Industrial hemp in New York expected to grow as research expands

Professor Larry Smart, right, answers questions from growers at the 2018 Industrial Hemp Research forum Feb. 28 in Stocking Hall.

Industrial hemp is growing beyond the hype.

Scientists, farmers, processors and government officials convened Feb. 28 at Cornell University for the state’s first industrial hemp research forum, part of Gov. Andrew M. Cuomo’s 2018 State of the State proposal to establish New York as a national leader in industrial hemp research, production and processing.

The upcoming growing season provides a second year of field testing by researchers at the College of Agriculture and Life Sciences (CALS), after New York become the 19th state to legalize hemp research trials in 2015. CALS researchers, along with those at Morrisville State College, are researching industrial hemp to improve agronomic outcomes for farmers. Cornell has been funded to identify and breed cultivars suitable for New York and establish certified seed production in the state.

This year, Cornell will expand cultivar trials to the northernmost and southernmost parts of the state, and has initiated a long-term hemp breeding program aided by $2 million in new state funding. Using genomics to speed the breeding process, the work will lead to the development of cultivars adapted to New York conditions.

Project lead Larry Smart, professor in the Horticulture Section of the School of Integrative Plant Science (SIPS), said that the breeding work is now underway, and estimates that cultivars optimized for New York growers could be ready for release in three to four years.

“Cornell and CALS are uniquely positioned – with our School of Integrative Plant Science and Cornell Cooperative Extension – to provide research-based answers and outreach to support this initiative for New York,” said Kathryn J. Boor ’80, the Ronald P. Lynch Dean of CALS, speaking at the forum held in Stocking Hall.

Cornell researchers conducted trials last year on the Ithaca campus, at the New York State Agricultural Experiment Station (NYSAES) in Geneva, and on 1,700 acres of hemp planted in collaboration with 24 farmers across the state. The first phase of work established insights into the most promising cultivars and optimal growing conditions for New York.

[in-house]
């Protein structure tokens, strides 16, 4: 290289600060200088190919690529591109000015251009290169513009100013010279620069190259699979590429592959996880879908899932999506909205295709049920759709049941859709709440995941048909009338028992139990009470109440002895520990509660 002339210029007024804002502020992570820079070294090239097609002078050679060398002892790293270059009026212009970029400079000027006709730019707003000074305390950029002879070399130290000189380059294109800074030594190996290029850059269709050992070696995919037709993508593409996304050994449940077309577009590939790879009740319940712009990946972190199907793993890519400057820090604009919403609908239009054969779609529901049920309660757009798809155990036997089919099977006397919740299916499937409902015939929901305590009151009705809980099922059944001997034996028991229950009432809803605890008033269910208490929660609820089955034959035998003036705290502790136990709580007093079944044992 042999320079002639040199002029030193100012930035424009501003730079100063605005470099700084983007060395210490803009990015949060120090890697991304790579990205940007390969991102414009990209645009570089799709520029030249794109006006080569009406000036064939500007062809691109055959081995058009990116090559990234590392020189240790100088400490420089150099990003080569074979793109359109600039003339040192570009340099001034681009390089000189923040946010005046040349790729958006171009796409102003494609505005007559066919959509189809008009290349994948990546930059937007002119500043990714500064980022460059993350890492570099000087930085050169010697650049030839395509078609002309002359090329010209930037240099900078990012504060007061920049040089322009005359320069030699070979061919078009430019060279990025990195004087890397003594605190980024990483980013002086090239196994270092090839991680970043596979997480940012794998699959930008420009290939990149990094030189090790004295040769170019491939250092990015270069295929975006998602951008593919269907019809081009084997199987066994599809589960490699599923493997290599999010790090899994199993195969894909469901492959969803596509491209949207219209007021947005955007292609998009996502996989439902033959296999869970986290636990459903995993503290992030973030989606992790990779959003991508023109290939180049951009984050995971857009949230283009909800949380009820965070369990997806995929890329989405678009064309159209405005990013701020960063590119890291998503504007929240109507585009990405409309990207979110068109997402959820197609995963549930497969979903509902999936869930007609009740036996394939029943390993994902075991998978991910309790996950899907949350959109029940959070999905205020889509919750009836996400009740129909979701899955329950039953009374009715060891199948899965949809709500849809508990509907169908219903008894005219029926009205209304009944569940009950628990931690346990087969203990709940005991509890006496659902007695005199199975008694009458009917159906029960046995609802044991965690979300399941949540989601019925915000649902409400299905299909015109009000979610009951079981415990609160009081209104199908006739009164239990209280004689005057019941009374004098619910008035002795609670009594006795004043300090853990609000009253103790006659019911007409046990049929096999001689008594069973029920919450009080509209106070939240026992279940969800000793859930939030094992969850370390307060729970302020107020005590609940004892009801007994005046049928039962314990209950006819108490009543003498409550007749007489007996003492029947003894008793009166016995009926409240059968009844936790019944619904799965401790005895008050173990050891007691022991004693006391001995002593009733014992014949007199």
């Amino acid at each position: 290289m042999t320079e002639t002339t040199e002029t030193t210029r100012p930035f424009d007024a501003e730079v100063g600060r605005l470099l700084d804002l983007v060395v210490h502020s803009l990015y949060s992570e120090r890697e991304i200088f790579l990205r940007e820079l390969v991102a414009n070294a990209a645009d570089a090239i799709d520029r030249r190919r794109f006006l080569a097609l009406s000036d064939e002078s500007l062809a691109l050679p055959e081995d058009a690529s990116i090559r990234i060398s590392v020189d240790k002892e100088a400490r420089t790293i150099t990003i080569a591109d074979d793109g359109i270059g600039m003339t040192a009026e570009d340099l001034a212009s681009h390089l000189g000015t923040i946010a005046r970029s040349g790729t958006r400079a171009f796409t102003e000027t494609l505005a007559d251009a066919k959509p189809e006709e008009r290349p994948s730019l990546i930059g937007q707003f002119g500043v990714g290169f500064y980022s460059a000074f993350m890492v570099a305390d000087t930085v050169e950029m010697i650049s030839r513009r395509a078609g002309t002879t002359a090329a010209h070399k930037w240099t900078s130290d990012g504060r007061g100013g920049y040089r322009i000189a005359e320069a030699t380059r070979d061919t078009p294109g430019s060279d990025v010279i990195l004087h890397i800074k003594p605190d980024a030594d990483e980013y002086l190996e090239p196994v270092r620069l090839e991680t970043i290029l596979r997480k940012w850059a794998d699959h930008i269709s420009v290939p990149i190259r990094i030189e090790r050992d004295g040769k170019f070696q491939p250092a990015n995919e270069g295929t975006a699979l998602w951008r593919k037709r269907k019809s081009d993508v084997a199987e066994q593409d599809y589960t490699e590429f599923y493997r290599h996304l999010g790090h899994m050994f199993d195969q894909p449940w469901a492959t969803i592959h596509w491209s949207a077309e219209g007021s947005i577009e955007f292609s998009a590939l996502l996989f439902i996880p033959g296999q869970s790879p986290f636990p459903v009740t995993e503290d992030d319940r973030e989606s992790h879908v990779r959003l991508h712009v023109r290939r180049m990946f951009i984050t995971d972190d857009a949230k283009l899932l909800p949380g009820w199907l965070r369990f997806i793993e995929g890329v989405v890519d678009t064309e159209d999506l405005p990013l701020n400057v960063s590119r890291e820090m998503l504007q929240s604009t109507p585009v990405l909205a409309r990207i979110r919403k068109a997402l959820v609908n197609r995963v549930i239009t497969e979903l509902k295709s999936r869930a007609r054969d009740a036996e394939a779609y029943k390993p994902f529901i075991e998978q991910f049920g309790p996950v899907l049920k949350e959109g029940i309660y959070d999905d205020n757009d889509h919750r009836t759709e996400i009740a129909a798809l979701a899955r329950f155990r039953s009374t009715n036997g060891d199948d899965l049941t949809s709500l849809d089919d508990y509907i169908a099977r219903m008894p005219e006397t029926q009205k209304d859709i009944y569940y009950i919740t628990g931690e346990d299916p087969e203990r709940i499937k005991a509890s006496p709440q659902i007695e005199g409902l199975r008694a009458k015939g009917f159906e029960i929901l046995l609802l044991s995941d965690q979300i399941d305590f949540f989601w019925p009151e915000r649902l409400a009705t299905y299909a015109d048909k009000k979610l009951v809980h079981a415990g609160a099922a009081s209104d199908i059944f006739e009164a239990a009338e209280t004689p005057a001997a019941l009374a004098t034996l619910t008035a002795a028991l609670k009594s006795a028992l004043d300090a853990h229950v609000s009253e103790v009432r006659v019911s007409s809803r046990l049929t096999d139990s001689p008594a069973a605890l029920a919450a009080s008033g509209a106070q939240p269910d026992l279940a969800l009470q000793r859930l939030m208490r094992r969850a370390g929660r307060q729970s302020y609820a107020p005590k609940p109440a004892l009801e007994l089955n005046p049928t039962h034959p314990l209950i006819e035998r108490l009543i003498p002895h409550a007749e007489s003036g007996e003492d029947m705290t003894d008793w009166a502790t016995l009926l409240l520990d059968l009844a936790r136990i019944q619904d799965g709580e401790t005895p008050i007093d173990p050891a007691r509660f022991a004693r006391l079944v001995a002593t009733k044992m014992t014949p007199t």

Farmers inspect hemp plants growing at a Cornell research field during a field day event held at the Ithaca campus in August.

Hemp studies at Cornell span a range of expertise, from plant pathologists studying diseases to entomologists surveying for pests of hemp. Both are important given that there are no chemical controls registered for use on the plant. A team of 10 extension associates are building connections between researchers, farmers and processors, while biotechnology experts on campus are exploring metabolites of the plant.

Building on the initial work, Cornell plant breeders are testing cultivars and creating a database on their relative performance and grain qualities.

“We put New York on the national industrial hemp map, with strong support from Governor Cuomo and legislators including [Assemblywoman] Donna Lupardo [D-123rd] and [state Sen.] Tom O’Mara [R-58th],” said Smart.

Hemp has a multitude of uses, including as food, fiber, fabrics and biocomposites; it’s even being used as light but sturdy automobile door panels, according to Smart.

“There are so many uses for hemp,” he said. “We have a tremendous opportunity here in New York for entrepreneurs to develop new products.”

This growing season, Cornell will test hemp across the full latitudinal range of the state, from near the Canadian border at the W.H. Miner Agricultural Research Institute in Chazy to as far south as the Long Island Horticultural Research and Extension Center in Riverhead.

Additional trials will be held at research farms at the Ithaca campus, and Cornell researchers together with Cornell Cooperative Extension will support hemp growers expected plant as many as 3,500 acres in New York, according to Richard Ball, commissioner of the New York State Department of Agriculture and Markets.

Krisy Gashler is a freelance writer for the College of Agriculture and Life Sciences.

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